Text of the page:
History

Munich hit by deadly terrorists
Spitz in seventh heaven

Munich played host to the infamous 1972 Olympic Games where Palestinian guerillas kidnapped and murdered eleven members of the Israeli delegation.

The drama began on September 5th just six days before the end of the Games when eight members of the "Black September" group killed two Israelis and took another nine hostage at the Olympic village.

The competition was suspended and negotiations began.

After eleven hours of anguish German authorities persuaded Black September to move to a military airport where a plane was to whisk them off to Cairo.

However, the German police tried to storm the gang at the airport and a bloodbath ensued in which all the hostages, five of the terrorists, one policeman and a helicopter pilot were all killed.

The world was in shock but IOC president Avery Brundage declared famously "the Games must go on" and on they went, albeit under a dark cloud of mourning.

Before the globally televised horror show, the Games had produced some highly memorable sporting moments although these events will be forever overshadowed.

American swimmer Mark Spitz pulled off a veritable gold heist with his seven wins, each one of them setting a world record. His gold medals came in the 100 and 200m freestyle, the 100 and 200m butterfly, the 4x100m relay, the 4x200m relay and the 4x100m medley relay.

Spitz's phenomenal haul overshadowed 15-year-old Australian sensation Shane Gould. She might normally have expected to have been the star of the show after her wins in the 200m and 400m free-style and in the 200m medley.

The athletics performances fell short of the brilliant ones from Mexico City but as ever the racing produced drama and heroes.

The Soviets bagged the 100m and 200m sprints thanks to the efforts of Valery Borzov who crossed the 100m finish line with his arms aloft.

Finland's Lasse Viren won the 5000m and the 10000m and Kenya's Kip Keino was in action again winning the 3000m steeplechase.

And in the basketball final the US thought they had won gold and had already started celebrating when the referee ordered a further three seconds to be played.

To the horror of the Americans, their Soviet opponents swept down the court for a dramatic last-second basket snatching the gold and providing heart-break for their arch-rivals.


Photos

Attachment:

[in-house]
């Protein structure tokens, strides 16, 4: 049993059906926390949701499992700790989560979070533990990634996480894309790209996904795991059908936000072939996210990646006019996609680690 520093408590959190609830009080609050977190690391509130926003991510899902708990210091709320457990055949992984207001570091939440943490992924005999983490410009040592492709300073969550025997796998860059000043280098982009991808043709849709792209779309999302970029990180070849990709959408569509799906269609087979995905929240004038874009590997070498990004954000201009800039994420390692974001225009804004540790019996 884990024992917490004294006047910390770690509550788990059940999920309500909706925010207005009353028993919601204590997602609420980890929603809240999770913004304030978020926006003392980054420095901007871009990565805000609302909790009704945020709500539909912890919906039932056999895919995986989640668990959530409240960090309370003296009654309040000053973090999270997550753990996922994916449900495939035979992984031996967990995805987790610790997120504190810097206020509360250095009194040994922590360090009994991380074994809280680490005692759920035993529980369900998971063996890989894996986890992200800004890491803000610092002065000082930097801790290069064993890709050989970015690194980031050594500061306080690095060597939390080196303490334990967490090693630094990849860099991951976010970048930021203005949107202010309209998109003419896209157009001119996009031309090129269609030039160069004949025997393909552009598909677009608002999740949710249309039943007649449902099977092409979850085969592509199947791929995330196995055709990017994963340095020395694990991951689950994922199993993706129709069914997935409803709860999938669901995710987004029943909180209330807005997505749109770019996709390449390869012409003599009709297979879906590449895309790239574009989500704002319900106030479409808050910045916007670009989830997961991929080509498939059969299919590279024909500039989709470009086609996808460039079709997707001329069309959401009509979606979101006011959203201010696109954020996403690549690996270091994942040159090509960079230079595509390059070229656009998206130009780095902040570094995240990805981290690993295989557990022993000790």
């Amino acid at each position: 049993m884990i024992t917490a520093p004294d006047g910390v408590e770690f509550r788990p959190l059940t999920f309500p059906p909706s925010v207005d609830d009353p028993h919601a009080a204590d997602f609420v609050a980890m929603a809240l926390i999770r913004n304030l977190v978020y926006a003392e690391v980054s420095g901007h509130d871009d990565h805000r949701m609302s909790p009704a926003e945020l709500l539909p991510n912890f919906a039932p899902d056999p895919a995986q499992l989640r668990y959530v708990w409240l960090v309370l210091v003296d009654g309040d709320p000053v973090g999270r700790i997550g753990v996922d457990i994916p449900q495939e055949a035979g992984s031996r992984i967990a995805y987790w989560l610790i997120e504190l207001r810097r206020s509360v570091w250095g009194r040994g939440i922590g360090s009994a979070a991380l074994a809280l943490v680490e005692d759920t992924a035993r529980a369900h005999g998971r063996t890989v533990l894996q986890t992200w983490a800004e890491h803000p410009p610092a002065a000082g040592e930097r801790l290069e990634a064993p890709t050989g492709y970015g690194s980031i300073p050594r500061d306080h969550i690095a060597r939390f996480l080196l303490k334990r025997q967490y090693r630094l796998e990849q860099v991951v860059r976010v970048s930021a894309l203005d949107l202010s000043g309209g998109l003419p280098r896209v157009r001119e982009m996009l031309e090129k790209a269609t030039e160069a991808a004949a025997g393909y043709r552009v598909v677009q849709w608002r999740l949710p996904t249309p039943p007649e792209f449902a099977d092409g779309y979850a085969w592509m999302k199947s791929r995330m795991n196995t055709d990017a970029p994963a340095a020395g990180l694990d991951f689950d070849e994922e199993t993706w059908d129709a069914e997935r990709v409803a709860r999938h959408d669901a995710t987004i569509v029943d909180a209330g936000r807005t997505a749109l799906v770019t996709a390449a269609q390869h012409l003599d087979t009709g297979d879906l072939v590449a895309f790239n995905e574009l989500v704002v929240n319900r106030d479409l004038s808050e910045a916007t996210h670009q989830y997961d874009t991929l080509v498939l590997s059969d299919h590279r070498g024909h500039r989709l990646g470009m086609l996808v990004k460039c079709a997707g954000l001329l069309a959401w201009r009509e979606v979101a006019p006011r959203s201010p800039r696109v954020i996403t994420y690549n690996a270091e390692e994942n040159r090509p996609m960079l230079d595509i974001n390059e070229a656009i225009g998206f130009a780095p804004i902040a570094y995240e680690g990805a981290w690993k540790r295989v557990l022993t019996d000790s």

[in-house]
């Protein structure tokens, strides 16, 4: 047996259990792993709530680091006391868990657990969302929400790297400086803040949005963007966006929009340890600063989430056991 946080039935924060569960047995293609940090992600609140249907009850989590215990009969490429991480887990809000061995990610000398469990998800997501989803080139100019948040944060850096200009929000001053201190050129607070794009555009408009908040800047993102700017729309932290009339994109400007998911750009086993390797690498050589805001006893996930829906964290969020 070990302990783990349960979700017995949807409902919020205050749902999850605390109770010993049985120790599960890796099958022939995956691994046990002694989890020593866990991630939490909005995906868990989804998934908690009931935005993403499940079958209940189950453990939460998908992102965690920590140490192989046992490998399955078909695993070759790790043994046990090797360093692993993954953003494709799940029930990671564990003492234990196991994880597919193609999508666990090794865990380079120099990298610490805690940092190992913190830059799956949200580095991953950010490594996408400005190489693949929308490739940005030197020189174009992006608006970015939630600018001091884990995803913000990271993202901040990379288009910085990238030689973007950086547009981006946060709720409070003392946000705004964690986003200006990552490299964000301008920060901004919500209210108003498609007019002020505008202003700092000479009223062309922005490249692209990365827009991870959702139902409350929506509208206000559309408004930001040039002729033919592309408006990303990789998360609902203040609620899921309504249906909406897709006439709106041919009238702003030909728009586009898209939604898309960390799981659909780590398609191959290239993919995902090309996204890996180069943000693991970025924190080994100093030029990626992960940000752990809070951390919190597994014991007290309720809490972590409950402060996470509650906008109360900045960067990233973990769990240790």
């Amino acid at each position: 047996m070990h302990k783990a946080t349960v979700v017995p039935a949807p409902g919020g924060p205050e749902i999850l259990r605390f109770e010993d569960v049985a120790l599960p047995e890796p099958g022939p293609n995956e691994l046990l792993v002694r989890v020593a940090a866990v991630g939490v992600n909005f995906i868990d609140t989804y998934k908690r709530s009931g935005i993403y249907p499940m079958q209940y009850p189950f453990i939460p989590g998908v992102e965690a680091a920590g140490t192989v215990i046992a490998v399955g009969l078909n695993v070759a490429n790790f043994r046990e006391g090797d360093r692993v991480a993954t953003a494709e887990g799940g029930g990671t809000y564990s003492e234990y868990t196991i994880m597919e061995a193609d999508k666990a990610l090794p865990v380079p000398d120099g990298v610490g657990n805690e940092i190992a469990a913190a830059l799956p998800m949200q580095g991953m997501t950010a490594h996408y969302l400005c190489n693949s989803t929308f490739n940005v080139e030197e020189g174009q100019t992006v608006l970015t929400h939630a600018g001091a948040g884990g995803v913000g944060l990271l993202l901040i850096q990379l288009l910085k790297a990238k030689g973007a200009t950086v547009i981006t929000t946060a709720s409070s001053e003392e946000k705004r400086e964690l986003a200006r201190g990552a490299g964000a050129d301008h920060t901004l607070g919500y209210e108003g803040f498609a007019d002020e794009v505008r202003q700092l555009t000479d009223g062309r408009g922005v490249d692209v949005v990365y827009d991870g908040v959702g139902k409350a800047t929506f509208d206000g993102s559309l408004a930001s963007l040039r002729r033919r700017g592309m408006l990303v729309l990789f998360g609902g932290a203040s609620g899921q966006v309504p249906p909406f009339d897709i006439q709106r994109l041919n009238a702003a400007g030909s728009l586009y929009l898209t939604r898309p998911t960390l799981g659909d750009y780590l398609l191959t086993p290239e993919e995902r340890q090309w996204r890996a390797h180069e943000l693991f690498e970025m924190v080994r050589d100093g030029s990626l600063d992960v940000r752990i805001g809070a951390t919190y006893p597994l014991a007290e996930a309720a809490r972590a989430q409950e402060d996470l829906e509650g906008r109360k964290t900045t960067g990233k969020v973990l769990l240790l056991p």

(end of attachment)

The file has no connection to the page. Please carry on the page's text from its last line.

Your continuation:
An Arab guerilla member appears on the balcony of the Israeli house, 05 September 1972 at the Munich Olympic village. Arabs guerilla occupied the building in a surprise raid, killing two Israelis and keeping nine others as hostages.(FILES) Picture dated 06 September 1972 of then IOC president Avery Brundage (at rostrum) speaking his words American swimmer champion Marc Spitz shows five of his seven Olympic gold medals, 31 August 1972 in Munich. Marc Spitz captured seven swimming gold medals (100m, 200m, 4x100m, 4x200m, 100m and 200m Butterfly and 4x100m medley) at the 1972 Olympic Games in Munich.Portrait of Shane Gould from Australia, taken during a training session at the Munich Olympic Games, August 1972. Gould was the heroine of the Australian team as she set out to win five individual gold medals. She won golds in the 200m and 400m freestyle and 200m individual medley -all in world record times-, silver in the 800m freestyle and bronze in the 100m freestyle. In the 400m, she stormed home more than 3 seconds in front of the runner-up, Novella Calligaris of Italy.Russian Valery Borzov raises his arms as he crosses the finish line, winning the Olympics men's 100 meters dash, followed by US Robert taylor, Munich 01 September 1972. Borzov also took gold in the 200 meters competition. He won in total 5 Olympic medals between 1972 and 1976. After his sports career, he became active in public and sports administration. In 1991, after Ukraine gained independence, he was appointed Minister of Youth and sports Affairs. He is also the President of The National Olympic Committee of Ukraine.Finnish champion Lasse Viren on the way to win the 5.000m event, september 1972 during the Olympic Games in Munich where he captured two gold, in the 5.000m and 10.000 event.